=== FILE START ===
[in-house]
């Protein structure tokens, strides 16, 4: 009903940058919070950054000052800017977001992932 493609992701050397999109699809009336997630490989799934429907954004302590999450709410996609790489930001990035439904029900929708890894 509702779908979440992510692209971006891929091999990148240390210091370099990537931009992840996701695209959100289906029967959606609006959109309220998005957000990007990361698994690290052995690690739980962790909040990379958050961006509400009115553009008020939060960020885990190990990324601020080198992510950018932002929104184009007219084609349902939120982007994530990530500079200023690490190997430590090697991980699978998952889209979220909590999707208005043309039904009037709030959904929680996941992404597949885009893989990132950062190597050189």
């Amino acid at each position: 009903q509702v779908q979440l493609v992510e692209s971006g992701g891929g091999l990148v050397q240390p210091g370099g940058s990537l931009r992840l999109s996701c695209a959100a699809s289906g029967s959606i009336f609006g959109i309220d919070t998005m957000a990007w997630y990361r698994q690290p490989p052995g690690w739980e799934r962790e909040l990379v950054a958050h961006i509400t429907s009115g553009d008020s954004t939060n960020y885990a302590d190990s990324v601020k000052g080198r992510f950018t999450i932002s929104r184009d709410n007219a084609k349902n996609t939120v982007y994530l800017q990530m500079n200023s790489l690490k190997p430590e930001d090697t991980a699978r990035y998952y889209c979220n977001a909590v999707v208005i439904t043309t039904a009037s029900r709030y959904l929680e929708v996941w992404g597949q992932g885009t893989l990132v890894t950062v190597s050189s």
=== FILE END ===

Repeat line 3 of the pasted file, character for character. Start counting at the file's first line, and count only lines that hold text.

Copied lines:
């Amino acid at each position: 009903q509702v779908q979440l493609v992510e692209s971006g992701g891929g091999l990148v050397q240390p210091g370099g940058s990537l931009r992840l999109s996701c695209a959100a699809s289906g029967s959606i009336f609006g959109i309220d919070t998005m957000a990007w997630y990361r698994q690290p490989p052995g690690w739980e799934r962790e909040l990379v950054a958050h961006i509400t429907s009115g553009d008020s954004t939060n960020y885990a302590d190990s990324v601020k000052g080198r992510f950018t999450i932002s929104r184009d709410n007219a084609k349902n996609t939120v982007y994530l800017q990530m500079n200023s790489l690490k190997p430590e930001d090697t991980a699978r990035y998952y889209c979220n977001a909590v999707v208005i439904t043309t039904a009037s029900r709030y959904l929680e929708v996941w992404g597949q992932g885009t893989l990132v890894t950062v190597s050189s």